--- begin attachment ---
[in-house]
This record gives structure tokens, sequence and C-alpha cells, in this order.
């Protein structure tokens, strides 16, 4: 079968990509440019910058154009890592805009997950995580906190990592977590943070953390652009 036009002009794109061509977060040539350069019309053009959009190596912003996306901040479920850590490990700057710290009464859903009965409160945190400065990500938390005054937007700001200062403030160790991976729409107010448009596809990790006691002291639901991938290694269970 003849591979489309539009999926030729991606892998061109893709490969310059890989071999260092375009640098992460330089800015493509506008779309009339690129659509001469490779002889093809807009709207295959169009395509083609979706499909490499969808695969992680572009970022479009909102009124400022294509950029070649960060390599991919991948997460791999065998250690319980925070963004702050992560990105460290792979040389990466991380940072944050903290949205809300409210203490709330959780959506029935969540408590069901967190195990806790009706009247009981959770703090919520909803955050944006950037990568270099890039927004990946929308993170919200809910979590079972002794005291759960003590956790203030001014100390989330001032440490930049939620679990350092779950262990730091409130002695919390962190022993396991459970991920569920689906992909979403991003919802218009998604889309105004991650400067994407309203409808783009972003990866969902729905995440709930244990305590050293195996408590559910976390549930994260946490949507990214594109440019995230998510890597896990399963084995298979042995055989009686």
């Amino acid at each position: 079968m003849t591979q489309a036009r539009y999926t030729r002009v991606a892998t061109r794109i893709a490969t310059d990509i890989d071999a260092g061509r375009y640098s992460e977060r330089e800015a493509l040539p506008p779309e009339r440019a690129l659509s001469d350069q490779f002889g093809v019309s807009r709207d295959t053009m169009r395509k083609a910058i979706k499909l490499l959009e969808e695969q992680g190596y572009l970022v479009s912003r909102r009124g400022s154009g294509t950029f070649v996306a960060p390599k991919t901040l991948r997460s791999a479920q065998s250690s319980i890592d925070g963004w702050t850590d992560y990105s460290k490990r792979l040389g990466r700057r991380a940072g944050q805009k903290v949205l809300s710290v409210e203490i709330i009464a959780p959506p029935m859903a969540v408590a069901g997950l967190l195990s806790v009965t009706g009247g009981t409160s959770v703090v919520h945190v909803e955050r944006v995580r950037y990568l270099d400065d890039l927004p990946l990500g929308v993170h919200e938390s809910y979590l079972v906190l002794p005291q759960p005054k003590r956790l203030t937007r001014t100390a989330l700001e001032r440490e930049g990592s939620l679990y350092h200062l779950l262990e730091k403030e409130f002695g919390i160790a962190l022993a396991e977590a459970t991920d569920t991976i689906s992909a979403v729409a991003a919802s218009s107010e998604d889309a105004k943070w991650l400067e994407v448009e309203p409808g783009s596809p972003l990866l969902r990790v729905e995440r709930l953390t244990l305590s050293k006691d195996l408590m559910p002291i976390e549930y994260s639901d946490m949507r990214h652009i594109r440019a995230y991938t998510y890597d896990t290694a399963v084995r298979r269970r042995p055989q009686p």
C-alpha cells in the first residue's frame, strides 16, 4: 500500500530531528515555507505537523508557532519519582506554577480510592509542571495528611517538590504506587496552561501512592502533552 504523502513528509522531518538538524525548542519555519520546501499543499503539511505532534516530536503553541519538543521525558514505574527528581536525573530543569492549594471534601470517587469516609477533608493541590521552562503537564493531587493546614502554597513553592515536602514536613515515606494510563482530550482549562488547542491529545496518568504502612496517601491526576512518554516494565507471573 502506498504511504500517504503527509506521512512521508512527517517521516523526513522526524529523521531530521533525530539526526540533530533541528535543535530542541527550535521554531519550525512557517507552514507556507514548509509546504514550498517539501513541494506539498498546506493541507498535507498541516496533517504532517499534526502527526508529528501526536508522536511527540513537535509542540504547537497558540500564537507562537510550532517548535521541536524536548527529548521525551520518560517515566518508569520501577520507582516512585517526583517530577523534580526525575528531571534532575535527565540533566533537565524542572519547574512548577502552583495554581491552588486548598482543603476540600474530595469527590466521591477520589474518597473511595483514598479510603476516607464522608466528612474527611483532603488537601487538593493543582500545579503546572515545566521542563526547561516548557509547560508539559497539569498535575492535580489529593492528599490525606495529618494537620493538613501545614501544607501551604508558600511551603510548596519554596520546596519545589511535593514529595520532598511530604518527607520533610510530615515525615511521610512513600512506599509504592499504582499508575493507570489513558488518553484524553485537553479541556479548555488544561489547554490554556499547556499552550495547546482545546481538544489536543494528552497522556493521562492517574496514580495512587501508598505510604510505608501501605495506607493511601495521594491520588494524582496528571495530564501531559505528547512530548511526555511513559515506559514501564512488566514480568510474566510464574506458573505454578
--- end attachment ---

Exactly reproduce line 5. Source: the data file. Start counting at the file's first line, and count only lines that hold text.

C-alpha cells in the first residue's frame, strides 16, 4: 500500500530531528515555507505537523508557532519519582506554577480510592509542571495528611517538590504506587496552561501512592502533552 504523502513528509522531518538538524525548542519555519520546501499543499503539511505532534516530536503553541519538543521525558514505574527528581536525573530543569492549594471534601470517587469516609477533608493541590521552562503537564493531587493546614502554597513553592515536602514536613515515606494510563482530550482549562488547542491529545496518568504502612496517601491526576512518554516494565507471573 502506498504511504500517504503527509506521512512521508512527517517521516523526513522526524529523521531530521533525530539526526540533530533541528535543535530542541527550535521554531519550525512557517507552514507556507514548509509546504514550498517539501513541494506539498498546506493541507498535507498541516496533517504532517499534526502527526508529528501526536508522536511527540513537535509542540504547537497558540500564537507562537510550532517548535521541536524536548527529548521525551520518560517515566518508569520501577520507582516512585517526583517530577523534580526525575528531571534532575535527565540533566533537565524542572519547574512548577502552583495554581491552588486548598482543603476540600474530595469527590466521591477520589474518597473511595483514598479510603476516607464522608466528612474527611483532603488537601487538593493543582500545579503546572515545566521542563526547561516548557509547560508539559497539569498535575492535580489529593492528599490525606495529618494537620493538613501545614501544607501551604508558600511551603510548596519554596520546596519545589511535593514529595520532598511530604518527607520533610510530615515525615511521610512513600512506599509504592499504582499508575493507570489513558488518553484524553485537553479541556479548555488544561489547554490554556499547556499552550495547546482545546481538544489536543494528552497522556493521562492517574496514580495512587501508598505510604510505608501501605495506607493511601495521594491520588494524582496528571495530564501531559505528547512530548511526555511513559515506559514501564512488566514480568510474566510464574506458573505454578